By Stefanie Donahue
It’s not often that you come across a real estate listing that reads: “…could convert to a doomsday shelter and high-end home.”
The “one-of-a-kind” property rises six stories, features open-height ceilings and is built sturdy with four cement walls. “Let your imagination run wild,” reads the listing.
To locals, this description could sound familiar. And yes, it’s true, Birch Bay’s Cold War-era radar tower is up for sale. For the price of $1.5 million, you could be the owner of one of the most interesting spaces in Birch Bay.
“I looked all over and there’s really nothing close to this,” said broker for the property Kevin Geraghty. “I’ve never had anything close.”
The 20,420-square-foot radar tower sits on less than an acre in the center of Bay Horizon Park. It was built in 1961 and was used during the Cold War by the United States Air Force to monitor air traffic entering over the horizon, specifically on watch for Russian bombers.
Technically called the FPS-24 search radar tower, it’s one of the few structures that remain on the site. Barracks and other buildings, including one currently inhabited by Internet provider Frontier, remain active. The Lions Club and local parks and recreation district are also located on the park’s property, now owned by the county.
“This is the last piece of radar equipment on the base,” said owner Michael Paul as he walked around the property on a crisp September morning.
He purchased the radar tower in 2003 for an estimated $130,000 as surplus from the state and was the only one to submit an offer. Prior to Paul landing a deal on the property, the space was used for state archival storage until an improved facility was built in Olympia, he said.
Since then, Paul has made the space his own. Just one look at the property and you know he’s a collector – whether it be cars or cabinets, he’s got it all and each item has a story.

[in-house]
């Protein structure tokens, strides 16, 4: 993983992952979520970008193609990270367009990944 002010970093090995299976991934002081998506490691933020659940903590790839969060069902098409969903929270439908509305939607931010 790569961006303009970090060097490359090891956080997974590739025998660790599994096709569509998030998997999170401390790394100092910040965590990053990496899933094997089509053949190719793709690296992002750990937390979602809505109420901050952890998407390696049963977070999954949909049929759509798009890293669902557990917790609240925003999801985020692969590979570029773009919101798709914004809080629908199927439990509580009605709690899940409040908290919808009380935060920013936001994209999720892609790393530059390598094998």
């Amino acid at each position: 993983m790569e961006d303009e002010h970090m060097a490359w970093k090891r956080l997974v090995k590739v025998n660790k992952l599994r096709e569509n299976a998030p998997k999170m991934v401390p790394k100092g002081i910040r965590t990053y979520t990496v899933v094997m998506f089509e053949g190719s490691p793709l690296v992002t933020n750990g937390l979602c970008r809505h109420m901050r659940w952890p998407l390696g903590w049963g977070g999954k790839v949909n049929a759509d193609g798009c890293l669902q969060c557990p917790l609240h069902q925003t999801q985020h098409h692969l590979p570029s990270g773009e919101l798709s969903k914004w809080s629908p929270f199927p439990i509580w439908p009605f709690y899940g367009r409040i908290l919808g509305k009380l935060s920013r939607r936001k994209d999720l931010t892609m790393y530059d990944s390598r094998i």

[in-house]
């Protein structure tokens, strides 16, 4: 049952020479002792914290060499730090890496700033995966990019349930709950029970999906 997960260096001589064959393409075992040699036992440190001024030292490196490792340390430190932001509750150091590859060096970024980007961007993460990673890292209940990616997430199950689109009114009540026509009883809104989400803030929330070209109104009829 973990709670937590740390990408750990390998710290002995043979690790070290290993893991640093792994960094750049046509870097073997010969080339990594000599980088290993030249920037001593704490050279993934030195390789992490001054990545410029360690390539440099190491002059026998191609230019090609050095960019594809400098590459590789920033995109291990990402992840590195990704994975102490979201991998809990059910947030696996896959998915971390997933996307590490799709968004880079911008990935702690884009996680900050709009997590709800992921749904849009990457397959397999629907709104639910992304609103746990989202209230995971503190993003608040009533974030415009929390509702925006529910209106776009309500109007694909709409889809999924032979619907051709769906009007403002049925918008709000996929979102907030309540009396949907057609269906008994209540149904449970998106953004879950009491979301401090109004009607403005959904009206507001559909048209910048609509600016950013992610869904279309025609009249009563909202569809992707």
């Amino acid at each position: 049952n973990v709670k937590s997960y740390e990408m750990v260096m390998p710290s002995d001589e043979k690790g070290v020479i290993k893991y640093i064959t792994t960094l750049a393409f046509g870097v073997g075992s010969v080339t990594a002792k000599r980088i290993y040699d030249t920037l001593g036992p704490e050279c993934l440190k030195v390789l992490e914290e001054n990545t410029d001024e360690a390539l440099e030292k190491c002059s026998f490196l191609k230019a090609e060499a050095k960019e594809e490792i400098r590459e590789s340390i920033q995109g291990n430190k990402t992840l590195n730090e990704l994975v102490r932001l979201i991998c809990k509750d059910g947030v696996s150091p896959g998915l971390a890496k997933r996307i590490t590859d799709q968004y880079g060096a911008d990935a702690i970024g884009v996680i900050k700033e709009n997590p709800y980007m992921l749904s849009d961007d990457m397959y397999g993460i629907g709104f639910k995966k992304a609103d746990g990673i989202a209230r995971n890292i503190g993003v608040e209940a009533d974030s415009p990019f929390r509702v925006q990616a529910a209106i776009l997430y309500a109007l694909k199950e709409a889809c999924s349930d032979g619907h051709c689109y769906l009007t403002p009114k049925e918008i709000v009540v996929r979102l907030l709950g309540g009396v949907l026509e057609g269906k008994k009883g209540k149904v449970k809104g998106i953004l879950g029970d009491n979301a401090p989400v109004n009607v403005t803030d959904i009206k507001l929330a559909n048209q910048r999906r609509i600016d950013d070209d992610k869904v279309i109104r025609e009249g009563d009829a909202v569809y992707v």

The circus truck sitting outside the building, for example, was used as a maintenance vehicle for Washington fairs, he said. With only 40,000 miles under its belt, Paul is sure it would make for an exceptional food truck one day.
The property is also home to a shortwave radio operating out of an old battery building next to the tower. A friend of Paul’s has a hobby, so he made it happen.
A self-proclaimed wood junkie, Paul has filled his ground-level storage to the brim with hand-crafted tables and wood pieces.
And that’s just what you find prior to entering the radar tower’s front door.
“I guess I’m a pack rat and entrepreneur all wrapped into one,” he said with a laugh.
Paul is nearing 70 years old and is a father of two.
If you haven’t met Paul before, you’ll quickly find out that he loves to travel. Often, he’s with his family in Seattle or in Nicaragua, where he spends about six months of the year. Sometimes, he’ll stay at home in the radar tower.
Paul has traveled to 126 countries in his career as a part-time adventurer and doesn’t plan to stop anytime soon. In fact, he doesn’t leave the house without a suitcase and passport. Really, you never know when you’ll find a good deal on a flight, he explained.
For years, Paul made his career in real estate, just like his dad. He knows the business.
Once in a while, he’ll spend his money on surplus properties sold through the state, including plots as small as 150 feet by 120 feet, typically along highway interchanges. His standard bid is $127.52, to be exact.
Inside the radar tower, items are stacked in piles from floor-to-floor and have either been donated by a friend or family, found at a sale or are temporarily being stored in the space for someone else, he said.
His living space is upstairs and is outfitted with a homemade wood stove, a bed, kitchen and reading material. A few steps up and Paul has access to unrestricted views of Mount Baker, White Rock and the San Juan Islands.
With just about 60 days on the market, the property has already sparked the interest of a few, Paul said. Geraghty has hosted three showings open to only pre-approved parties and half a dozen have already qualified.
One party was interested in using the space to grow organic mushrooms; another wanted it to live in. Perhaps someone will take up the suggestion to convert it into a “doomsday shelter.”
Whatever it may be, Paul is ready to let go. He plans to hold a two-day auction for the vehicles on the lot and a three-weekend auction for what’s inside the property.
“I’m ready to retire,” he said. “I just want to go travel. I want to be free.”
Photos taken by Stefanie Donahue and Brian Neal.